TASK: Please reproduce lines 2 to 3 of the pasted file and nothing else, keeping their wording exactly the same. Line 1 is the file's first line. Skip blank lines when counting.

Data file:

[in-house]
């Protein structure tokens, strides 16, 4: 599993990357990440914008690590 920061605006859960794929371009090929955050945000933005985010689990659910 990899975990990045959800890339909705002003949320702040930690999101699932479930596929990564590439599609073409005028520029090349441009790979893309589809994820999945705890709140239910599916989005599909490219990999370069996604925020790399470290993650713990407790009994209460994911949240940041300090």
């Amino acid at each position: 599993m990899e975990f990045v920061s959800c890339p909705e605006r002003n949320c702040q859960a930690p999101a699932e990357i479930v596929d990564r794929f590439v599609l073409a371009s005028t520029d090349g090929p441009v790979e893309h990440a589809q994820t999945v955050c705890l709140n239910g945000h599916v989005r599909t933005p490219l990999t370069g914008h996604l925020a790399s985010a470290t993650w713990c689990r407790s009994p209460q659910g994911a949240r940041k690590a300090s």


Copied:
């Protein structure tokens, strides 16, 4: 599993990357990440914008690590 920061605006859960794929371009090929955050945000933005985010689990659910 990899975990990045959800890339909705002003949320702040930690999101699932479930596929990564590439599609073409005028520029090349441009790979893309589809994820999945705890709140239910599916989005599909490219990999370069996604925020790399470290993650713990407790009994209460994911949240940041300090």
């Amino acid at each position: 599993m990899e975990f990045v920061s959800c890339p909705e605006r002003n949320c702040q859960a930690p999101a699932e990357i479930v596929d990564r794929f590439v599609l073409a371009s005028t520029d090349g090929p441009v790979e893309h990440a589809q994820t999945v955050c705890l709140n239910g945000h599916v989005r599909t933005p490219l990999t370069g914008h996604l925020a790399s985010a470290t993650w713990c689990r407790s009994p209460q659910g994911a949240r940041k690590a300090s």